Amazon has shared additional details about where it plans to roll out its virtual-first healthcare program this year, as interest in digitally enabled primary care continues to rise after a year and a half of COVID-19.
Amazon Care is currently live in the Washington, D.C. and Baltimore region, and will be rolled out in additional cities in 2021, including Dallas, Chicago, Philadelphia, Boston and Los Angeles "just to name a few," Kristen Helton, the director of Amazon Care, said at the annual HLTH conference on Tuesday.
Amazon Care was launched as a pilot for Seattle-area employees in 2019, before expanding nationwide (and to outside employers) in early 2021 to great hubbub as the e-commerce giant elbowed deeper into the red-hot, albeit crowded, telehealth market.
COVID-19 spurred unprecedented demand in virtual care at a time when employers and payers were already seeking mechanisms to lower healthcare costs for their employee bases, without sacrificing outcomes.
Comprehensive health benefits have also become an increasingly important way to attract and retain talent as Americans quit their jobs in droves. In August alone, a record 4.3 million people in the U.S. resigned, seeking job security, better pay and more attractive benefits elsewhere in a societal shift market watchers are calling the Great Resignation.
"Employers want to retain their talent. They’re very invested in that health and safety," Helton said. "We want to make sure that the services we provide are improving health while also lowering costs."
Amazon Care has two main elements: urgent and primary care telehealth with a nurse or doctor via an app, and in-person care, along with prescription delivery, to the home. Seattle-based Amazon says the service runs the gamut from preventative care like annual vaccinations, to on-demand urgent care including COVID-19 testing, to services like family planning.
In March, with the news of the nationwide expansion beyond Seattle, Amazon said it planned to first roll out the joint virtual and in-person service near its second headquarters in the Washington, D.C. region, an area that is now confirmed live.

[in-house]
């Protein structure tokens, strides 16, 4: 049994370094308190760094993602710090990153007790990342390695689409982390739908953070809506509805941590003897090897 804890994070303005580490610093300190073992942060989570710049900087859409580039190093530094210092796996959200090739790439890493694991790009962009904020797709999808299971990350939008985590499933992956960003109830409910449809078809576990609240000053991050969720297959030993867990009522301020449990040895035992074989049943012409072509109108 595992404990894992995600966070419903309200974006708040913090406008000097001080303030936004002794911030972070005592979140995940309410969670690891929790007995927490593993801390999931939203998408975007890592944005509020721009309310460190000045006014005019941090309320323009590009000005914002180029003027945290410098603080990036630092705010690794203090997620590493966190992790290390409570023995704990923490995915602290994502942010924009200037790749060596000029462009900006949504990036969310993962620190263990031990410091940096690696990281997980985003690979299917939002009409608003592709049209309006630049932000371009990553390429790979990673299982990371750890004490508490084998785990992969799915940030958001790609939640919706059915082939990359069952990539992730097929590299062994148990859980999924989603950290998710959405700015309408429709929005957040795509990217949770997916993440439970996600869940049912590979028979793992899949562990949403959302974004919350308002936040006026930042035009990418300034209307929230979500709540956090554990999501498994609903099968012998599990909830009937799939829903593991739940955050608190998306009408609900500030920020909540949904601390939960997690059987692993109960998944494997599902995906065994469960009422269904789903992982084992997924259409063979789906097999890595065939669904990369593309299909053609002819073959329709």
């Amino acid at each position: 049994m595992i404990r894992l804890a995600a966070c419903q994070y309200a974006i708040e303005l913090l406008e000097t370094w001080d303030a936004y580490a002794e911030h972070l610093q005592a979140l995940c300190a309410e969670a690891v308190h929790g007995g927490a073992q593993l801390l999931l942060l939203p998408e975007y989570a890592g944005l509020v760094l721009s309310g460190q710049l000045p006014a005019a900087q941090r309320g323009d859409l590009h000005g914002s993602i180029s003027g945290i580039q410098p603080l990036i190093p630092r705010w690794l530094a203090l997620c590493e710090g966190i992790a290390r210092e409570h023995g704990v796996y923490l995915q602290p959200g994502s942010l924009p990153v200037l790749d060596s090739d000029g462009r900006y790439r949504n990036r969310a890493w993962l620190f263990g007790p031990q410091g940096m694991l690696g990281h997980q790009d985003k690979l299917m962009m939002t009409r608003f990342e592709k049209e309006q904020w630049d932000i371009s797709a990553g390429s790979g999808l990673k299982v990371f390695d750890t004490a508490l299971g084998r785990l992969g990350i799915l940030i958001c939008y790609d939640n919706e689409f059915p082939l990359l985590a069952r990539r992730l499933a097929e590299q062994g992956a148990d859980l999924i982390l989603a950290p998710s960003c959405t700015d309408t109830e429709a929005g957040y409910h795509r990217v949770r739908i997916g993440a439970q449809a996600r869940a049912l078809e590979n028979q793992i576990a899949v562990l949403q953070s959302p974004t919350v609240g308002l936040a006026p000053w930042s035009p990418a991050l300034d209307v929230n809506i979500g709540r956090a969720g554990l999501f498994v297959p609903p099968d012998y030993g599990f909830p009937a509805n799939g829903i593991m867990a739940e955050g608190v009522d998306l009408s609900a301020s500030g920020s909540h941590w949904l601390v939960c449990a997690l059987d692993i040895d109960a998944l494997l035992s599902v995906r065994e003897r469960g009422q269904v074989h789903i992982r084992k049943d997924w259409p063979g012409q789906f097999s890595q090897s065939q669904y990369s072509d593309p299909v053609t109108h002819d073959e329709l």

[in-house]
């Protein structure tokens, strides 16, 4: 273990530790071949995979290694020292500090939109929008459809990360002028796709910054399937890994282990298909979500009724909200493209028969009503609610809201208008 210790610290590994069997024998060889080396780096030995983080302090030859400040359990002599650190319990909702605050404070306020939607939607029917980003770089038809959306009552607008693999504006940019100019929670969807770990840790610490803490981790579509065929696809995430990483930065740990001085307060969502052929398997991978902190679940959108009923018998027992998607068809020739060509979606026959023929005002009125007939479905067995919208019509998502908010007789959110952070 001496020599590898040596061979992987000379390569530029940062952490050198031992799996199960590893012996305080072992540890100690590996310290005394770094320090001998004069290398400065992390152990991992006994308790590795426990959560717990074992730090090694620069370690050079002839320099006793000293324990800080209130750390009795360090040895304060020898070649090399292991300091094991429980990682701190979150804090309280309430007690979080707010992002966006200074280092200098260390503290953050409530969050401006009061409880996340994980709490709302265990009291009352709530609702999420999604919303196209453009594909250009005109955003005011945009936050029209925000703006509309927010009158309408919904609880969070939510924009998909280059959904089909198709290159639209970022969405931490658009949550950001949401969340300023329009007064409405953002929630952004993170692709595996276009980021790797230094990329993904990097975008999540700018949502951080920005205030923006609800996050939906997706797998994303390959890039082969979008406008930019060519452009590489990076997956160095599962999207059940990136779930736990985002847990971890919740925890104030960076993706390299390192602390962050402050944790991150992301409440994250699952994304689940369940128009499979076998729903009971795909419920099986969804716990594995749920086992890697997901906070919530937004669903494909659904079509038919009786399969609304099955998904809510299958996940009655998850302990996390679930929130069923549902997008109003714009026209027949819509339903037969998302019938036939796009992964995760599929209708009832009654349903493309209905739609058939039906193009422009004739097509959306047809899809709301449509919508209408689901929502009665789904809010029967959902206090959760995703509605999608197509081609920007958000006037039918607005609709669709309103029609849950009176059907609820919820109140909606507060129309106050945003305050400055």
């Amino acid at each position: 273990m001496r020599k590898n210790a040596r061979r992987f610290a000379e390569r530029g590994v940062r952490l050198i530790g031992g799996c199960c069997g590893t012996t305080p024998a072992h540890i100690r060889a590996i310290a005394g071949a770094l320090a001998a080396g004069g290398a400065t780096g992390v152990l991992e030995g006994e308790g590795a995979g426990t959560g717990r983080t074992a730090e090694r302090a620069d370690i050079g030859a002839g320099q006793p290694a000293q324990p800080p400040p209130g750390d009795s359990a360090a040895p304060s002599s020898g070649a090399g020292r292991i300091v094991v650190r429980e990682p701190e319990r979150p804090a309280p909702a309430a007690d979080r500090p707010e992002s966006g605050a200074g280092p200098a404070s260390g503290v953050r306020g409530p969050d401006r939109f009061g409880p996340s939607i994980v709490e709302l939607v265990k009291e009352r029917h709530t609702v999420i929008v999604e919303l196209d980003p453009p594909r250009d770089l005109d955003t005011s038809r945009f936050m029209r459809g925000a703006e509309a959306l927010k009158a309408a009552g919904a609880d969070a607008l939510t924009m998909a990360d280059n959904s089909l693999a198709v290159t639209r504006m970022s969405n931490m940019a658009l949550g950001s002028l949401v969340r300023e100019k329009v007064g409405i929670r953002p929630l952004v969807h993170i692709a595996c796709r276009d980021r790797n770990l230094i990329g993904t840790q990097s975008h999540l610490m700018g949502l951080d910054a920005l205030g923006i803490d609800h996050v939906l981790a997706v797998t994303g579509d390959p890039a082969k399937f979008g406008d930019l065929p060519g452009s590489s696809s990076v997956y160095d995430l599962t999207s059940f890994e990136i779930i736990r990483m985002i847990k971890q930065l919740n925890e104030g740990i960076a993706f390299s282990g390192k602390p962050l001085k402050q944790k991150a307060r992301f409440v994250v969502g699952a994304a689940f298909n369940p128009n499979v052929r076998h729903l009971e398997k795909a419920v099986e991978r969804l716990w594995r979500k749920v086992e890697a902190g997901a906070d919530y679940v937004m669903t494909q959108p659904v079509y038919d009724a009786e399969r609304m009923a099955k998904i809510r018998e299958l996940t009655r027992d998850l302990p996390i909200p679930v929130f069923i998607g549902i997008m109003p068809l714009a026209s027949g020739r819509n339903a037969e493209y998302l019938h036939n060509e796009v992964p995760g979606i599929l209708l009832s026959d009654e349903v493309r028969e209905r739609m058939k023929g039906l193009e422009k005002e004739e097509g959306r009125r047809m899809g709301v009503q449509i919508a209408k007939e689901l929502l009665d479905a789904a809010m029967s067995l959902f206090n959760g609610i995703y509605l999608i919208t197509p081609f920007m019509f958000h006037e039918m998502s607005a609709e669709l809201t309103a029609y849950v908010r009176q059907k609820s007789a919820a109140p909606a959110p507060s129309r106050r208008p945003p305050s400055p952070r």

The decision to make Amazon Care available to outside companies put the retailer in direct competition with telehealth giants like Teladoc, Amwell and Included Health, which bring in a sizable chuck of revenue through deals with employer and payer clients. Shares in publicly traded virtual care vendors dove following the news.
But despite Amazon's heft, logistics infrastructure, technological know-how and consumer reach, experts say the effort is a more direct threat to employer-facing point solutions, instead of the more comprehensive offerings peddled by entrenched vendors.
At its core, Amazon's virtual offering isn't that differentiated from those that already penetrate the market, analysts say.
Amazon touts how its offering links telehealth with in-home care, which it says is a key competitive advantage — along with its brand and focus on consumer experience.
However, Amazon Care — which is essentially a virtual-first primary care option, treating patients through groups of providers matched with each patient based on their needs — is now one of a few virtual-first primary care options in the field.
Offerings combining a virtual and physical element have become increasingly commonplace as the industry shifts toward a more hybrid model of care after more than a year of the coronavirus.
Proponents of digitally enabled primary care cite how technology can be leveraged to expand primary care access, hopefully preventing downstream health complications and costs through prevention and screening.
On Tuesday, diversified healthcare behemoth UnitedHealth said it planned to roll out a virtual-first primary care product by 2021's end combining its Optum physician network with payer arm UnitedHealthcare's network offerings. Earlier this month, Teladoc made its virtual primary care pilot broadly available to commercial health plans, employers and other benefit sponsors nationwide.